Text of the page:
Renee Van Nett will be the first Native American ever to take a seat on the Duluth City Council. She is Red Lake and Leech Lake Ojibwe.

Van Nett is a foster parent, and works as an employment liaison for Community Action Duluth. “I work hard every single day to end the cycle of poverty within my own life,” she wrote in a Duluth News-Tribune op-ed. “Although I never saw myself having an interest in politics, I decided to run for the Duluth School Board in 2015 because my kids were falling through the cracks of the educational system. When I didn’t win that election, I evaluated where my voice and experience could be most useful.”

She defeated City Council incumbent Howie Hanson for the 4th district seat with 51.85 percent of the vote. Hanson's perspective was, “We should tell city government to stop trying to take the money out of our wallets, and we should reinvest back into our things that are working: tourism and business economy.”

Van Nett says she bases her life on the core Anishinabe values of humility, truth, courage, honesty, respect, love and wisdom. She told Minnesota Women's Press, “The 4th district gets left out of decision making historically. Being a Native woman who historically gets left out of any decisions that are best for me, I know what that’s like. If I have the power and relationships to help someone’s life improve then I am going to do that.

“Generational poverty is not my choice, I was born into it, and I know what it takes to move through and out. I want to model what hard work can do for people to improve their lives by being that example, and yet being that person who can communicate and listen across socio-economical, racial lines and be that bridge for everyone. In my view political leadership is just a fancy way of saying ‘Helping the community and people live better lives!’”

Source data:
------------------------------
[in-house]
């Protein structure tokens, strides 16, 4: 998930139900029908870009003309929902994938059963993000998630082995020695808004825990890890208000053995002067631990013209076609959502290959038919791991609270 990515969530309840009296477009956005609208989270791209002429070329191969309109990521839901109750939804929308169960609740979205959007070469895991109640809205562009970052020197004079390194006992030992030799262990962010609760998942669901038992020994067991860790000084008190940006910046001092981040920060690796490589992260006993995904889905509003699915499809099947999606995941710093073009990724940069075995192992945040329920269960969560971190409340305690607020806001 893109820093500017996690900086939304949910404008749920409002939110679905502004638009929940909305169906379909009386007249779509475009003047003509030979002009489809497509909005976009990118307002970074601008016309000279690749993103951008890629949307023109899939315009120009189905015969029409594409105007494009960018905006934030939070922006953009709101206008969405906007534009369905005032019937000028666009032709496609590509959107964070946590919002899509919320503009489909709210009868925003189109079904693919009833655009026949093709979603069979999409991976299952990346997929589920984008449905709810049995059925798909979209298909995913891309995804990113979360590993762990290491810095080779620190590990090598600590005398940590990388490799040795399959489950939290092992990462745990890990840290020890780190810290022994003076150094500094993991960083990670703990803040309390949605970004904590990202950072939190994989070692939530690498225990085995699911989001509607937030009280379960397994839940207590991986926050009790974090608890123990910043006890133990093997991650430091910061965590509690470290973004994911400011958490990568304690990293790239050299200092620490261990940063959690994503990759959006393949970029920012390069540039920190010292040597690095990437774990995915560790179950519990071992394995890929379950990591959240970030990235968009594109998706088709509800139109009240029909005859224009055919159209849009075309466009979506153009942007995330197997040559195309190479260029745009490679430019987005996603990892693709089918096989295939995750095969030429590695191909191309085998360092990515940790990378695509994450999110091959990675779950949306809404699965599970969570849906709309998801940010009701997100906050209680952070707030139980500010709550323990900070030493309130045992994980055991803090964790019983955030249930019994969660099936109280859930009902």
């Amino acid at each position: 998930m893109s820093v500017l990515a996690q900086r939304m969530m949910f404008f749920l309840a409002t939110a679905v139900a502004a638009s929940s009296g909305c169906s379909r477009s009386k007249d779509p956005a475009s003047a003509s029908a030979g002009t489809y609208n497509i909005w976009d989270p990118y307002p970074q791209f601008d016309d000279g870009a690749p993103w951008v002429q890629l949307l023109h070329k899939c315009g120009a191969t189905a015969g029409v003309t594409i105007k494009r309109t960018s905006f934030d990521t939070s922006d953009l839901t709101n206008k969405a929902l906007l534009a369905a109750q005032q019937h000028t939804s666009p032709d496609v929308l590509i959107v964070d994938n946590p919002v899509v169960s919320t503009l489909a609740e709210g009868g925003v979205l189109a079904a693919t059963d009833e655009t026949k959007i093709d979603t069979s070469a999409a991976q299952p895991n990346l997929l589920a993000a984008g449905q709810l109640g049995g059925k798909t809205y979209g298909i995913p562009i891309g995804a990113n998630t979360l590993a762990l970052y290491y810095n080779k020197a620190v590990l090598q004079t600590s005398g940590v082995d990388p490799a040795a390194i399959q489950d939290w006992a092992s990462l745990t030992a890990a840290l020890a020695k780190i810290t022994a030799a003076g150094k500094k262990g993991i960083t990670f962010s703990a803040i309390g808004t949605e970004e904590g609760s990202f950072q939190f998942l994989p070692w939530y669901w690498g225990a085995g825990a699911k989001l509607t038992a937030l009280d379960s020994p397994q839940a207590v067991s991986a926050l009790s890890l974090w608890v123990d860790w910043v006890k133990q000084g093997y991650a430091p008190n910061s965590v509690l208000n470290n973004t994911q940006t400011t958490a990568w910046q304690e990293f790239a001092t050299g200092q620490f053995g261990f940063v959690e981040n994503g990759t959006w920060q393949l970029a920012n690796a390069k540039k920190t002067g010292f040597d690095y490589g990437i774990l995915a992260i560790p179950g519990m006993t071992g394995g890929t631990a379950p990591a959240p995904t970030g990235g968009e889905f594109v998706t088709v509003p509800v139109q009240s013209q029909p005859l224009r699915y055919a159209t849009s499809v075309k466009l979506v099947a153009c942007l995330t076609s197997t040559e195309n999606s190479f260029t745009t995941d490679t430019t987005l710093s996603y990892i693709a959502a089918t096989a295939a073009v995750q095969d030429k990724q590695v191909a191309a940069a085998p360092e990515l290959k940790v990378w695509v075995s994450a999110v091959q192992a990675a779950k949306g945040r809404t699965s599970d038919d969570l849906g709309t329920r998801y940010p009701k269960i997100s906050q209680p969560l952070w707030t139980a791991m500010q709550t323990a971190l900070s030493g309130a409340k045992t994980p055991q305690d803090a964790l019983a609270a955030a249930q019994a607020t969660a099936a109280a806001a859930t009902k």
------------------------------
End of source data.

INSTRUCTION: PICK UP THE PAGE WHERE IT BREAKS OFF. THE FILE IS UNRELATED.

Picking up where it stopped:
Women and political leadership

EMILY’s List, which supports pro-choice Democratic women, reports that nationally in 2017 more than 22,000 expressed interest in running for political office, compared to 920 women who did so in 2015 and 2016 combined. Politico reports that a “Women for Winning” organization “has been working the past year to build a conservative counterweight to EMILY’s List.”

In Minnesota, the statewide organization womenwinning reports that 30 of the 39 candidates it endorsed in 2017 won their elections, including 17 first-time candidates. Says political director Becky Rothmeier, “In the wake of 2016, women have come forward in overwhelming numbers to march, to run for office, and to help other women win their elections. The community of support for women candidates has grown exponentially over the last year and we are looking forward to gains on the horizon in 2018. Not only are women today better trained and more equipped to run, they are more fired up and determined than ever before.”

In Minnesota, Andrea Jenkins, a transgender woman of color, was elected to the Minneapolis City Council. A Huffington Post summary of nationwide firsts also includes mayors in Charlotte, N.C. (first African-American woman), Manchester, N.H. (first woman, who unseated a male incumbent), Seattle, Wash. (first lesbian), Santa Barbara, Calif. (first Latina mayor).

Sheila Oliver, first African-American woman elected lieutenant governor in New Jersey, says, “This may not be the first glass ceiling I have broken, but it is certainly the highest,” she said. “And I hope somewhere a young girl of color is watching and realizing that she does not have a limit to how high she can go.”